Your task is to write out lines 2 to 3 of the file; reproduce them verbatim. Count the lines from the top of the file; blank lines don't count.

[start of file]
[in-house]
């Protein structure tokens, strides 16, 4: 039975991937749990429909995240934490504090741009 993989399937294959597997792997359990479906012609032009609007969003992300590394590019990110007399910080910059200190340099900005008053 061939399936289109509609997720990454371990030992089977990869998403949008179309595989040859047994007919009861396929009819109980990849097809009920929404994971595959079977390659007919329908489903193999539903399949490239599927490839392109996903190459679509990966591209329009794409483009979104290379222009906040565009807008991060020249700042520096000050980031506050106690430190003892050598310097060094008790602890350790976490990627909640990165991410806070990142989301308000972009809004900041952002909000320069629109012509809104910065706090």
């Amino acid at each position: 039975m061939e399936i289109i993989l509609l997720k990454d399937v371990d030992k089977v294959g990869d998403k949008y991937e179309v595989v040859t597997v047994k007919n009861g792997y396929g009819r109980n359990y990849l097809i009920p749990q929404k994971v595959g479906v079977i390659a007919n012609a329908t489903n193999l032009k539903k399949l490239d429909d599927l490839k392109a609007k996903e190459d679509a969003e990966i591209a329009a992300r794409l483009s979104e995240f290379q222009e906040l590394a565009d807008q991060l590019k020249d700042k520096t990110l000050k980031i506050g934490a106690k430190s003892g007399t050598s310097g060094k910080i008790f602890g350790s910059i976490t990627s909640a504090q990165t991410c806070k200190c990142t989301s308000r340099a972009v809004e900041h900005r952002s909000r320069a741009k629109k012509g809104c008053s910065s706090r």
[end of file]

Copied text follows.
């Protein structure tokens, strides 16, 4: 039975991937749990429909995240934490504090741009 993989399937294959597997792997359990479906012609032009609007969003992300590394590019990110007399910080910059200190340099900005008053 061939399936289109509609997720990454371990030992089977990869998403949008179309595989040859047994007919009861396929009819109980990849097809009920929404994971595959079977390659007919329908489903193999539903399949490239599927490839392109996903190459679509990966591209329009794409483009979104290379222009906040565009807008991060020249700042520096000050980031506050106690430190003892050598310097060094008790602890350790976490990627909640990165991410806070990142989301308000972009809004900041952002909000320069629109012509809104910065706090």
């Amino acid at each position: 039975m061939e399936i289109i993989l509609l997720k990454d399937v371990d030992k089977v294959g990869d998403k949008y991937e179309v595989v040859t597997v047994k007919n009861g792997y396929g009819r109980n359990y990849l097809i009920p749990q929404k994971v595959g479906v079977i390659a007919n012609a329908t489903n193999l032009k539903k399949l490239d429909d599927l490839k392109a609007k996903e190459d679509a969003e990966i591209a329009a992300r794409l483009s979104e995240f290379q222009e906040l590394a565009d807008q991060l590019k020249d700042k520096t990110l000050k980031i506050g934490a106690k430190s003892g007399t050598s310097g060094k910080i008790f602890g350790s910059i976490t990627s909640a504090q990165t991410c806070k200190c990142t989301s308000r340099a972009v809004e900041h900005r952002s909000r320069a741009k629109k012509g809104c008053s910065s706090r």